Encouraging Early Signals for Cediranib in Recurrent Cervical Cancer

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Cediranib in Cervical Cancer

This study has opened up a new avenue of investigation for this difficult-to-treat cancer. I think we have the basis for a phase III trial in the future.

—Paul Symonds, MD, FRCP, FRCR

Cediranib (a potent tyrosine kinase inhibitor of vascular endothelial growth factor receptor (VEGFR)-1, -2, and -3) produced a modest improvement in progression-free survival and a robust improvement in response rates compared with placebo when added to chemotherapy in patients with recurrent cervical cancer, according to results of the Cediranib in Recurrent Cervical Cancer (CIRCCa) trial reported at the European Society for Medical Oncology (ESMO) 2014 Congress in Madrid.1

The news from this trial was greeted with cautious optimism, and correlative biomarker studies are ongoing in several long-term survivors to determine which patients have the best chance of benefit.

“Cediranib improved progression-free survival and significantly increased responses, with a manageable increase in diarrhea, hypertension, and neutropenia. This study has opened up a new avenue of investigation for this difficult-to-treat cancer. I think we have the basis for a phase III trial in the future,” stated Paul Symonds, MD, FRCP, FRCR, Professor in Clinical Oncology, University of Leicester, and consultant oncologist to the University Hospitals of Leicester NHS Trust, United Kingdom.

Study Details

The majority of patients with cervical cancer are cured, but those who experience recurrence have a dismal prognosis and typically die within 1 year, Dr. Symonds explained. “We know that patients with high levels of tumor angiogenesis are more likely to have a recurrence after treatment, so it was logical to study cediranib,” he noted.

The study included 69 patients with histologically proven, relapsed or metastatic cervical cancer unsuitable for radiation or surgery. Patients were randomly assigned 1:1 to receive carboplatin/paclitaxel with or without oral cediranib. About 70% had some component of pelvic tumor, 30% had extrapelvic disease only, 13% had local disease only, and 57% had both pelvic and local disease.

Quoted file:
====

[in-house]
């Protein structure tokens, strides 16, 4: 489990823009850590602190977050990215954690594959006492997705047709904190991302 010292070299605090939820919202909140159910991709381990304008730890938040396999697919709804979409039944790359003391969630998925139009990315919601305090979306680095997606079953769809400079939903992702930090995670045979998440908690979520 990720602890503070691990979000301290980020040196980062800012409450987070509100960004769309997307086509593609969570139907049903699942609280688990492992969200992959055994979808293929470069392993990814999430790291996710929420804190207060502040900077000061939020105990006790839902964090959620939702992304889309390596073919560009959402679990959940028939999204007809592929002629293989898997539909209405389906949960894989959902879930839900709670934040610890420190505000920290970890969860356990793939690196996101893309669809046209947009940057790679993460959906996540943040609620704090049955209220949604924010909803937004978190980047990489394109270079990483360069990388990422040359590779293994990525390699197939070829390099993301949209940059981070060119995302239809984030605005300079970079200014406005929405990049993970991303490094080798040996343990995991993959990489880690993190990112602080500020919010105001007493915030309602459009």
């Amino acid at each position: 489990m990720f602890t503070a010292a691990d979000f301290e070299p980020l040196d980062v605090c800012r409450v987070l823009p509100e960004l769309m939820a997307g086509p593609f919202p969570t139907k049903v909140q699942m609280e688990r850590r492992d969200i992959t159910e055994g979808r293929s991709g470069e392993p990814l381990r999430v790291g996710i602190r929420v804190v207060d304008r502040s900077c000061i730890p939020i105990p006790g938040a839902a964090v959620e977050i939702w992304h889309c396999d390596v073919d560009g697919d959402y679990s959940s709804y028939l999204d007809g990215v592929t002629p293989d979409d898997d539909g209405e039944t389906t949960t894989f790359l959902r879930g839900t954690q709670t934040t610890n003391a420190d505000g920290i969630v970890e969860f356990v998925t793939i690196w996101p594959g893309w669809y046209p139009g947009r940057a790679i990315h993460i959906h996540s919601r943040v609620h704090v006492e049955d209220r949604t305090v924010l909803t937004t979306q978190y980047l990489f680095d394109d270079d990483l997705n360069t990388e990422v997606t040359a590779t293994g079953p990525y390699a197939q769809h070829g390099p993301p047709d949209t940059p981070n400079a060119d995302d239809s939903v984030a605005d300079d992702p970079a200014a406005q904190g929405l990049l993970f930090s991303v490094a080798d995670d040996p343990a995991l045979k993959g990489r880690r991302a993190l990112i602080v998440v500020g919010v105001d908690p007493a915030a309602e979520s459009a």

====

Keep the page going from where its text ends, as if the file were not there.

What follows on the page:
The primary endpoint was progression-free survival. Secondary endpoints included change in plasma VEGFR-2 from baseline to 28 days after response to chemotherapy.  Six cycles of chemotherapy were delivered in 79% of patients.

The study met the primary endpoint, with a modest increase in progression-free survival, from 30 weeks on placebo to 35 weeks with cediranib. No difference was observed in overall survival, but the study was not powered to detect such a difference, Dr. Symonds noted. Median overall survival was 59 weeks on placebo and 63 weeks on cediranib.

Overall response rate was 66% in the cediranib arm vs 42% in the control arm. “This is a good response rate, and we haven’t seen this in previous trials,” Dr. Symonds said.

Additionally, a marked increase from baseline in log10 VEGFR expression was observed in the placebo arm, whereas a drop in VEGFR expression was found in the cediranib arm, showing that the drug was working as expected.

Long-Term Survival

Dr. Symonds pointed out that although the survival curve for both arms falls precipitously at the beginning of the trial, after 1 year, there is a tail in the curve for long-term survivals with no evidence of progression. He noted that there were nine patients in each arm who were 2-year survivors.

“These patients are living without tumor. It will be important to see what correlative biomarker analysis shows in this group, and this will provide clues for our next group of studies. We hope to have those data early next year,” he noted.

The toxicity was manageable. Diarrhea was controlled with loperamide, and hypertension was treated with calcium channel blockers. Although neutropenia was increased in the cediranib arm, no febrile neutropenia or sepsis occurred. No treatment-related deaths were reported in the trial. ■

Disclosure: Dr. Symonds reported no potential conflicts of interest. For full disclosures of all study authors, visit


1. Symonds P, Gourley C, Davidson S, et al: CIRCCa: A randomised double blind phase II trial of carboplatin-paclitaxel plus cediranib versus carboplatin-paclitaxel plus placebo in metastatic/recurrent cervical cancer. ESMO 2014 Congress. Abstract LBA25_PR. Presented September 28, 2014.


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